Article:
Whether or not I am descended from them, I am drawn back and the pragmatic side of me agrees. After thirty-six Canadian winters, life in a warmer climate beckons. So, in the spring of next year, I am selling up all that I have and moving to Lisbon with my wife and my dog and very little else.

Now I am not a wealthy man despite the presumption that all published authors sleep on mattresses stuffed with hundred dollar bills. I am simply divesting myself and going back to what I was when I was young and foolish: a wander who followed his heart.

One of the things writing books has taught me is to learn to determine what is essential and what is padding. I am still learning this but when I looked up from my pages, I couldn’t help but look at my life that way—something that is compounded as I filter through all the stuff in the basement.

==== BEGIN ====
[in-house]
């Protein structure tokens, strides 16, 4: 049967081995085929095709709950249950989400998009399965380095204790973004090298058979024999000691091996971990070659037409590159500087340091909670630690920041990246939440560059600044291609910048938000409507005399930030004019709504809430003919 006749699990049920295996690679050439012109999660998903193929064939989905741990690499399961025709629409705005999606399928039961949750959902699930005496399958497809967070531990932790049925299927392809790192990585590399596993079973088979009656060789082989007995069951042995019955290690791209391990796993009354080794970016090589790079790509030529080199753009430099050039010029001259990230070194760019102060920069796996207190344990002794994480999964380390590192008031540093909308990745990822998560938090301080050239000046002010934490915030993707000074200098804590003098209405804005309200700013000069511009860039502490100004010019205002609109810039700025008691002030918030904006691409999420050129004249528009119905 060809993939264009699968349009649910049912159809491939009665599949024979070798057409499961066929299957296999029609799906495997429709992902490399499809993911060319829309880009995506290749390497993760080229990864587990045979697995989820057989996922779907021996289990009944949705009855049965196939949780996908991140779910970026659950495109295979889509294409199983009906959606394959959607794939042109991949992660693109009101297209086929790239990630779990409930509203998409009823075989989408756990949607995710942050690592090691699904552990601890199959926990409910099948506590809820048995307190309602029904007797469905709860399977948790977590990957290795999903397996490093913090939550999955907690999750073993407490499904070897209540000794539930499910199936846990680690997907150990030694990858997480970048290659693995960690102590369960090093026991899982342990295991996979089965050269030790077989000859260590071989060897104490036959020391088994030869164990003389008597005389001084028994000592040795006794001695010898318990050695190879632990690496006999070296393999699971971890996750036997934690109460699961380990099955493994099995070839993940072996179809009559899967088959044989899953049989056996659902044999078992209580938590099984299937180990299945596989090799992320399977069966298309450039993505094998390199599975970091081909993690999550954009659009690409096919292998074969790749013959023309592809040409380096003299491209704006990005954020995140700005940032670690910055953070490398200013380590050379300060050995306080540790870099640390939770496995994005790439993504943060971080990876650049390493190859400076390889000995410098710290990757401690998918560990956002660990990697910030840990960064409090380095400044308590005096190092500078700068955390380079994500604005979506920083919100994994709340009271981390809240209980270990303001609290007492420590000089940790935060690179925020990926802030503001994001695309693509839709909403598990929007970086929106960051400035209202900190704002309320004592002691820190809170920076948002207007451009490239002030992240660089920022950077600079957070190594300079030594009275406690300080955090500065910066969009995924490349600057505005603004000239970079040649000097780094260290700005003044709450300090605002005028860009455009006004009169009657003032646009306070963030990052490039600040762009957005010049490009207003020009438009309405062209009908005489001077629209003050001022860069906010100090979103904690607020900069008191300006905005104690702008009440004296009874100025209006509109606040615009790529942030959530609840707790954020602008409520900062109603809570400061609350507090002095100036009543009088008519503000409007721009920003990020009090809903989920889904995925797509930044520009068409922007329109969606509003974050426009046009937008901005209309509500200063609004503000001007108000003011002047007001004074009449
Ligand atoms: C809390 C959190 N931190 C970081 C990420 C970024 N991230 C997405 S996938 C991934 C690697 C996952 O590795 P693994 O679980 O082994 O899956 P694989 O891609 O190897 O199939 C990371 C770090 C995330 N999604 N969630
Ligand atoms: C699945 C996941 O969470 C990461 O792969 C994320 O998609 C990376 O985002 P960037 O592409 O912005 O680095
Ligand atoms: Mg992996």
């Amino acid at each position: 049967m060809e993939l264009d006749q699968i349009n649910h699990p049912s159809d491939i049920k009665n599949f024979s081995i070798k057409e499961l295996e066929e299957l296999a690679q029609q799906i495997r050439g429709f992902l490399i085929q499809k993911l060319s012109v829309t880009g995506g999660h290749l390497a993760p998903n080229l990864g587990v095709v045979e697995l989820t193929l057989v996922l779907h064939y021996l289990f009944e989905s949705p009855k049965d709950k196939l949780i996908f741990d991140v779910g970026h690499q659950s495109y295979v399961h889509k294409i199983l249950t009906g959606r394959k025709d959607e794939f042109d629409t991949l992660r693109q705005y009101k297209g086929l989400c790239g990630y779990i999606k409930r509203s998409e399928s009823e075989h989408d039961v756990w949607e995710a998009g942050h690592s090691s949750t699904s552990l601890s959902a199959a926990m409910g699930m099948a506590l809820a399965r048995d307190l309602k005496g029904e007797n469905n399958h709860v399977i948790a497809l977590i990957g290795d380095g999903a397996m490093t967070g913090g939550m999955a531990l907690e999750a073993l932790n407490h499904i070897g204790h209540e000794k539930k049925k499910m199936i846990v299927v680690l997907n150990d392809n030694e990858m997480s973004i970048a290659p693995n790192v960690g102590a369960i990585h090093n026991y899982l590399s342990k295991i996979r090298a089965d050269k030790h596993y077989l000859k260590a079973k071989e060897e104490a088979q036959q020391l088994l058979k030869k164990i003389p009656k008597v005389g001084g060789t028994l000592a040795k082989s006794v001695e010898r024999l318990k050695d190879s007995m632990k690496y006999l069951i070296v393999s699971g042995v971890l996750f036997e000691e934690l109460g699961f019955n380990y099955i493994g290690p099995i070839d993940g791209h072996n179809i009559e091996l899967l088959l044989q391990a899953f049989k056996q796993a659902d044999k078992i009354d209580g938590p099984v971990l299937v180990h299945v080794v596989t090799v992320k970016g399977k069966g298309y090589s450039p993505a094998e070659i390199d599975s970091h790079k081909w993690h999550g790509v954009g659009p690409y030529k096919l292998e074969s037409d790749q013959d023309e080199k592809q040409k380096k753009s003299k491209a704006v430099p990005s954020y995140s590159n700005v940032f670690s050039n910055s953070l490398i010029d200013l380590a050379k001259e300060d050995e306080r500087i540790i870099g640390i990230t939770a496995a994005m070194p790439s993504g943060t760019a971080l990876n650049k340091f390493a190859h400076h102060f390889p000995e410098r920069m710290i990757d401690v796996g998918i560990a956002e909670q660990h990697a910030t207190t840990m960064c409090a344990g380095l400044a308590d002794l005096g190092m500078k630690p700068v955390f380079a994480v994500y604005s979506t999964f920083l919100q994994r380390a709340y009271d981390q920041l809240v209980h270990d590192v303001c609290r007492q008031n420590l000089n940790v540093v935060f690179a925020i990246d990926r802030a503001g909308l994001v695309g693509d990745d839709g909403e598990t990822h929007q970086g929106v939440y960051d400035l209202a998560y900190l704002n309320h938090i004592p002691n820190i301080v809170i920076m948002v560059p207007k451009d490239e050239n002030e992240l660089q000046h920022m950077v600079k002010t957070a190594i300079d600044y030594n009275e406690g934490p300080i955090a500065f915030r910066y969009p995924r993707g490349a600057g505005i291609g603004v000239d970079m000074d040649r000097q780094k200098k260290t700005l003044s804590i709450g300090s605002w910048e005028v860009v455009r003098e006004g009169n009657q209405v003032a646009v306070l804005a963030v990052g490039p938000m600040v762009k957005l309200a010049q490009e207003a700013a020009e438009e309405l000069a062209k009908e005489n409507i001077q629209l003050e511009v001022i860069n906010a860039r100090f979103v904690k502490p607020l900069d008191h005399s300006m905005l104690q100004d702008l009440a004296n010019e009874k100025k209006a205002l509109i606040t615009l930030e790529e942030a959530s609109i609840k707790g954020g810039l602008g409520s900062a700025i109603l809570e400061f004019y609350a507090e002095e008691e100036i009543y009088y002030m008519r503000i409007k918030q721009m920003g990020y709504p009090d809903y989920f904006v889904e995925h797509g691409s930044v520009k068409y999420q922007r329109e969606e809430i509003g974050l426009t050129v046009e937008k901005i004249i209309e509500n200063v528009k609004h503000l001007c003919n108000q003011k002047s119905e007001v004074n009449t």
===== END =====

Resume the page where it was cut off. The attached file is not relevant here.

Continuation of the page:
Now I do not discard my life in North America so lightly. I came here as a very troubled and disquieted young man, tormented by demons and looking for a fresh start. Unlike poor Danny Boyle, I found one and managed to put much that troubled me in the bottle and firmly cork it. I became a husband and a father here and, depending on who you talk to, not the worst of them!

I will always cherish the times I spent with my two boys when they were young and full of wonder. (They still are but they must follow their own guidance now—which is the way things are supposed to be.) They are both in the early twenties now and more than capable of finding what they want from life on their own. They are always welcome to come and visit but the parental phase of my life is over and I am moving on to the next adventure.